In the last few weeks there has been a spate of new jobs created in Michigan thanks to an unlikely industrial sector in the upper Midwest — the wind energy industry.
[I first published this at CleanTechnica on April 10, 2009] Wind turbine manufacturer Global Wind Systems announced that it will be hiring 250 new employees to work in the company's new wind turbine assembly plant in Novi, Michigan, thirty miles west of Detroit. The news brings a ray of hope for a regional economy struggle under the weight of a sinking auto industry.
In December, Global Wind Systems received $7.3 million in tax credits from the Michigan Economic Growth Authority in December to create 256 direct jobs over six years. Founder and CEO of Global Wind Systems, Chris Long told the Detroit News that he hopes to almost double that number of jobs in just two years.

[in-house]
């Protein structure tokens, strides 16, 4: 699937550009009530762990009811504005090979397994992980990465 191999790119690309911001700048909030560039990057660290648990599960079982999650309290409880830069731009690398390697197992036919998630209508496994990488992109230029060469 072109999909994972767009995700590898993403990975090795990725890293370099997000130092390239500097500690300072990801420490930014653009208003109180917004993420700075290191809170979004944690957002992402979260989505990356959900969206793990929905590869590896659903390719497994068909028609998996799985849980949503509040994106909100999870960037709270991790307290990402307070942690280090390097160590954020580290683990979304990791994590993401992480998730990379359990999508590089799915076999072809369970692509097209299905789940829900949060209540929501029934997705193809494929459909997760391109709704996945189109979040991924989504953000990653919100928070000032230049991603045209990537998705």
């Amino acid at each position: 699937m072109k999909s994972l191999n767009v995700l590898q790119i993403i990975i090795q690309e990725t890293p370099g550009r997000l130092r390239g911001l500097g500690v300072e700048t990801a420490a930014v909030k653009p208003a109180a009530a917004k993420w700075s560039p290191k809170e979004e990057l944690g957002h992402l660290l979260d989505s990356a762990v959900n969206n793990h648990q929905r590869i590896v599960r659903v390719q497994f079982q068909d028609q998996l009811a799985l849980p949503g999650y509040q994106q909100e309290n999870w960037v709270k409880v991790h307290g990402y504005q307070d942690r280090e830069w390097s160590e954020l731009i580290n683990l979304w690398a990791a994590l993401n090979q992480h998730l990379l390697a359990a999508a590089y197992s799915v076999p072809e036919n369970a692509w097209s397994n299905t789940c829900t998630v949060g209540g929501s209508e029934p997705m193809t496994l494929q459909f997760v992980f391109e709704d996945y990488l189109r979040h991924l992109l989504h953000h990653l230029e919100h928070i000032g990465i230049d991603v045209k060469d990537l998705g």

The current economic slowdown being felt across the country may have hit Detroit before anywhere else in the United States — and it hit hard. By February, Michigan's unemployment rate topped the 12% mark, the highest in the country and the highest in Michigan since 1984, and there were even reports that you could buy a Home in Detroit for $40.
The problem in Michigan has been compounded (or lead) by the fact that the Big Three are simply not selling as many cars and trucks as they used to. But as waves of massive layoffs and job cuts sweep through the auto industry, there is at least one other industry that just might be able to prosper in Detroit's economic environment — and that is the wind energy industry.
Fortunately for companies like Global Wind Systems, there is already a labor force in place and well-versed in manufacturing. Of the thousands of applications already received for the Novi plant, CEO Long said ninety percent listed automotive experience.
Image: tuey via flickr under Creative Commons